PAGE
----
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X-Wing Miniatures devs on marrying simulationism, gameism, and narrativism

July 17, 2017 | By Chris Kerr

July 17, 2017 | By Chris Kerr
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More: Design, Video

Last week the developers of X-Wing Miniatures joined the Gamasutra team on Twitch to talk through the design methodology behind the tactical ship-to-ship combat tabletop game.

During the chat, developer Max Brooke explained that there are three unique concepts he holds near and dear when it comes to creating board games: simulationism, gameism, and narrativism. 

In his opinion, anyone working on a tabletop experience should look marry those ideas to create something that lines up with our perception of reality -- a game that meets our Hollywood expectations rather than the hardline truth. 

"In role-playing there's this ongoing conversation about simulationism, gameism, and narrativism. So basically, it's like how much is your role-playing game driven by a desire to simulate reality, which these days has shifted more to be a conversation about verisimilitude rather than reality," he explains. 

"Back in the old days of role-playing games there were a lot of games that had a billion tables to roll on to try and simulate, you know, gravity in a realistic manner. That's sort of been walked back, and the conversation now is more about verisimilitude - so not reality, but feeling like reality."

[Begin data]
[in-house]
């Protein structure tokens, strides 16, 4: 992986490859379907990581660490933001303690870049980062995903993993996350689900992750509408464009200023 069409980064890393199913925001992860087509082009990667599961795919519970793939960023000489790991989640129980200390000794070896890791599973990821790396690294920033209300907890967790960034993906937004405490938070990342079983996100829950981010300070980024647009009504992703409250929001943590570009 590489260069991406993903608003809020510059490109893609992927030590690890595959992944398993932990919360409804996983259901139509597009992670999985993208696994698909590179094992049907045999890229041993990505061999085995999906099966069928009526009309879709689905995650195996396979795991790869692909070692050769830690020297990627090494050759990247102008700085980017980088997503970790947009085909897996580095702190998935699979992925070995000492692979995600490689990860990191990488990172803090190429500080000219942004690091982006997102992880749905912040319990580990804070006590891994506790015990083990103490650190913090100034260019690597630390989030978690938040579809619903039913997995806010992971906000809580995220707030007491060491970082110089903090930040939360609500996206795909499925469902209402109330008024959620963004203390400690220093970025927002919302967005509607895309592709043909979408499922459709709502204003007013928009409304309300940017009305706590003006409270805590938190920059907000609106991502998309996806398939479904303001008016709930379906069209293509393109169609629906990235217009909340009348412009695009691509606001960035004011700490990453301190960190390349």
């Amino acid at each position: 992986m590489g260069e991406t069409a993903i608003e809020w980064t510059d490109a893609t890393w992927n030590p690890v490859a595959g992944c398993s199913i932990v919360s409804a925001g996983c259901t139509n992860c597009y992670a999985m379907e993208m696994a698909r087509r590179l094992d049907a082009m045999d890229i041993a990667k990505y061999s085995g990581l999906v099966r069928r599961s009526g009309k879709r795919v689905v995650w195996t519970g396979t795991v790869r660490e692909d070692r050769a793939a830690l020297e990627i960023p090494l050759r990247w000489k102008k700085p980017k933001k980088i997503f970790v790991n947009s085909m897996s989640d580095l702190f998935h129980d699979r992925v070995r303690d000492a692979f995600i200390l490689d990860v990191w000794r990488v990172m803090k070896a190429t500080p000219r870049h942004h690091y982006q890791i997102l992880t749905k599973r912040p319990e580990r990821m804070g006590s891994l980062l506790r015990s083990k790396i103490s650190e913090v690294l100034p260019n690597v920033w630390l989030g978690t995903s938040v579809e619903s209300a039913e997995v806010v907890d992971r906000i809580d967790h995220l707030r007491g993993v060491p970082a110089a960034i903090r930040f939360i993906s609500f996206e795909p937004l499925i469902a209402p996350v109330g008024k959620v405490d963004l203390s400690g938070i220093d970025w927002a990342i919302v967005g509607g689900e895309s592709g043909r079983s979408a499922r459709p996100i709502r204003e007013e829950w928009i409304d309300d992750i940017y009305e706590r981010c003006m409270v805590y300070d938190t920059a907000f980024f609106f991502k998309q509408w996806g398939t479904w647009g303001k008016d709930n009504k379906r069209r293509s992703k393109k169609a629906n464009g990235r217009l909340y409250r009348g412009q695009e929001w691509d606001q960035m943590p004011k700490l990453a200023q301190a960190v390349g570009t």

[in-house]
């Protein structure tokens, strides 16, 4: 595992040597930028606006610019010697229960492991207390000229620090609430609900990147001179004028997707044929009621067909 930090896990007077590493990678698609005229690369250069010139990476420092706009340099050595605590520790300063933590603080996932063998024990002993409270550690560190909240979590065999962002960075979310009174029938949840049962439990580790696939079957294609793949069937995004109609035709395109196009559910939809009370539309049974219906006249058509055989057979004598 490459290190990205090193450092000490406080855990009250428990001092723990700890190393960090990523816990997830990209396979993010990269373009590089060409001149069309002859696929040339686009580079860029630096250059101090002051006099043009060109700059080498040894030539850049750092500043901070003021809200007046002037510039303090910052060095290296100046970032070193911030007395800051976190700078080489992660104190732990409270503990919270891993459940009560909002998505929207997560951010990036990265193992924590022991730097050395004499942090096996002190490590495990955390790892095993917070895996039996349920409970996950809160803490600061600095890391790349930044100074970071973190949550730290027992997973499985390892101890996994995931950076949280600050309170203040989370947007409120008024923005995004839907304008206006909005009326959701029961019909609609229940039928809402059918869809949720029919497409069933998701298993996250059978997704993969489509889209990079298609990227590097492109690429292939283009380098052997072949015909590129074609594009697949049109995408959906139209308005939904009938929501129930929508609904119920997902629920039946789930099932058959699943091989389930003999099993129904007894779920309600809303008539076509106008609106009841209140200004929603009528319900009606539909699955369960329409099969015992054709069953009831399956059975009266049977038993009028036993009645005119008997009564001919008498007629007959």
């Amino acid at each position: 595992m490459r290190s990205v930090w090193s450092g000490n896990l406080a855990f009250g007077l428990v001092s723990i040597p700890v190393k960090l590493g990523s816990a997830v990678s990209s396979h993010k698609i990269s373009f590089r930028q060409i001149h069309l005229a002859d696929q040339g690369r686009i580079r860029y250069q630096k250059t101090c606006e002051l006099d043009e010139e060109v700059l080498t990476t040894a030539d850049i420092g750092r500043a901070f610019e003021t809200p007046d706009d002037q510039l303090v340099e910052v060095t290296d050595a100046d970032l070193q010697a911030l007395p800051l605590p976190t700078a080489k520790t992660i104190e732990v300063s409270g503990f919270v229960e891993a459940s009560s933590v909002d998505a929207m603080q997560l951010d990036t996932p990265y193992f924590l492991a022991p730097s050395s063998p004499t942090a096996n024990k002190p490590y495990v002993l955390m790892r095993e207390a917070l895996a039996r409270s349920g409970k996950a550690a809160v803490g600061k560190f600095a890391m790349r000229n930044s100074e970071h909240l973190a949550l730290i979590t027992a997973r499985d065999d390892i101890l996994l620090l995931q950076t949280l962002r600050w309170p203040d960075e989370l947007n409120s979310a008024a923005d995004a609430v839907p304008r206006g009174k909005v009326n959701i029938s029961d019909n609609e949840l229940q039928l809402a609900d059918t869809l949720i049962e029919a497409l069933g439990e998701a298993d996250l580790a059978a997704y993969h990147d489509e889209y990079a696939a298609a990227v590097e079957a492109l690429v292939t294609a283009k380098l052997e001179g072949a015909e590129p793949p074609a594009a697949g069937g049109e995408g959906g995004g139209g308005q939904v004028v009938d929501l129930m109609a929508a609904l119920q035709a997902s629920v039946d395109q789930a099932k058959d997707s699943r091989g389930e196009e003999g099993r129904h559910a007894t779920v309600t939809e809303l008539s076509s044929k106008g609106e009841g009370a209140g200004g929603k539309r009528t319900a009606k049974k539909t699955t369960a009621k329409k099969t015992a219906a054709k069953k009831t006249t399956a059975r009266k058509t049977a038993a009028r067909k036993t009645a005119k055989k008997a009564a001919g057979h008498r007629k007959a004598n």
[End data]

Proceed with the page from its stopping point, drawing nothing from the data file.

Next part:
It's about crafting rules, mechanics, and narrative beats that combine to create those quintessential "movie moments," says Brooke. In the case of X-Wing, that means grounding the game in the pseudo-reality of the Star Wars universe. 

"Simulationism is interesting, because in this game we aren't trying to simulate reality so much as a movie. In fact, I don't want it to feel like reality. Because in Star Wars spaceships don't move like they do in reality. They move like an plane, but that's how Star Wars ships move," he continues.

"So you kind of want to balance those ideas, and […] that's something we think and talk a lot about. Like how much do we want to push faithfulness to the source material versus mechanics, and ideally how do we marry those to get both?"

You can hear more from Brooke and the other X-Wing devs by checking out the full stream. After that, be sure to follow the Gamasutra Twitch channel for even more developer insights and gameplay commentary.

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